On the other hand I have had the good fortune to have some early public successes and recognition. I have had two posts go truly viral, neither of which could I have predicted. They were Does Your Dog REALLY Want to Be Petted? and Dog Facial Expressions: Stress. Both body language posts, interestingly. I’ve had four other posts that were quite successful: They were
- “Humane Hierarchy 1: Overview”
- “But We Don’t Give Our Kids a Cookie Every Time They Tie Their Shoes!”
- “Yes, You May Comfort Your Dog” and
- “Dog Faming.”
The last two were spur of the moment “shorties” and I was delighted that they became so popular.
I’ve had my crossover to positive reinforcement training story generously hosted by Ines Gaschot at The Crossover Trainer. I’ve had a post highlighted by a writer on the Huffington Post, and another featured on a popular syndicated page with a crude name (available if you drop me a line), and best of all, was featured on WordPress’ “Freshly Pressed” showcase. It was the “But We Don’t Give Our Kids a Cookie…” post above. (Here’s a link to Freshly Pressed but I think you have to have a WordPress account to access it.)
I have had another life-changing experience this year though, a heartbreak when my 17 year old tough-as-nails little heart dog Cricket passed out of this world. Readers’ kind words meant so much to me and were so helpful. I have posted about her dementia, about caring for her as a senior dog, and about losing her, but one of my favorites was for our 10 year anniversary together in December 2012.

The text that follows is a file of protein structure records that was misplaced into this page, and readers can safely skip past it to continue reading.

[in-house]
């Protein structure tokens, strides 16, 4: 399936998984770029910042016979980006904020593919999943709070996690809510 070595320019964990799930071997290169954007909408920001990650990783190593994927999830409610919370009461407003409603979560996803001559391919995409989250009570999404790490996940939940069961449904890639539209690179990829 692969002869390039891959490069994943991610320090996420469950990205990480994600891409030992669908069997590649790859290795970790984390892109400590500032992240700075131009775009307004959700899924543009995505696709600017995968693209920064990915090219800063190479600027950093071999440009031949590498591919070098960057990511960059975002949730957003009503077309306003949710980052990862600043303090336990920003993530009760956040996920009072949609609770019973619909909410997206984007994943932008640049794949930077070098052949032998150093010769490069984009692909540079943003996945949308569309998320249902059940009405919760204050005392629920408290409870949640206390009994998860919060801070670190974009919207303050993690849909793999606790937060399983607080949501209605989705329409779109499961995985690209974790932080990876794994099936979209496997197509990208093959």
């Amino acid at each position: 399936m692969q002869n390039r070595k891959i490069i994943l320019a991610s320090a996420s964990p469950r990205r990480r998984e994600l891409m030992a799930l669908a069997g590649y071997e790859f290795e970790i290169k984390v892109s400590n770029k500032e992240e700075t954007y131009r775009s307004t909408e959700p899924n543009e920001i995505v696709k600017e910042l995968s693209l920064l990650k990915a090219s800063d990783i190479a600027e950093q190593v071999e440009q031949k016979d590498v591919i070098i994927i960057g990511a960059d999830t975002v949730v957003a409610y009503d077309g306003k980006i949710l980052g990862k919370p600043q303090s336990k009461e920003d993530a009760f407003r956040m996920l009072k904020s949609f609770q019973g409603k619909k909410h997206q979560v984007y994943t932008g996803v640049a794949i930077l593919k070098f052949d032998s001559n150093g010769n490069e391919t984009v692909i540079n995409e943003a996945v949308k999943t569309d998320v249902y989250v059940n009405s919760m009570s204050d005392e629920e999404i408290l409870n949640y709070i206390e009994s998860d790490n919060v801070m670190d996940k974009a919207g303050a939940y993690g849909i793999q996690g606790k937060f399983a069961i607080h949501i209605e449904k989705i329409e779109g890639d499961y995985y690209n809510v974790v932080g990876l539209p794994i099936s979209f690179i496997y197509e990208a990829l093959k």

I’ve been spending a bit of time looking at old photos and videos of her, and the picture below is a video still.
While reviewing the readership numbers of my posts, I noticed some that I wished had been viewed a little more. (OK, lots! I’m greedy.) I have picked one to feature on my “birthday,” in case you have made it this far into the post.
My post and movie about Lumping in training directly demonstrate what “lumping” is, and what can happen when you do it. The video is from a bona fide training session where I made some careless errors. Zani, as usual, is the perfect demo dog: a good sport, but clearly making her feelings known about my klutziness. If you are a new reader, you probably haven’t seen this. I hope you’ll check it out.
Also thank you Ruth, Lynn, and Carol, and my Internet-friend-who-likes-to-stay-anonymous, who have been unfailingly encouraging and sometimes challenging. And thank you Marjorie, my faithful and fascinating commenter whom I feel like I have really gotten to know.
Thank you, all you wonderful readers. I hope you are as ready as I am for another year.
- There’s No Such Thing As Positive Training Because….
- Over Threshold: Failing the Food Test
- But I Want to Use ALL the Tools in My Toolbox!
- What You Reinforce is What You Get
- But He Was Wagging His Tail!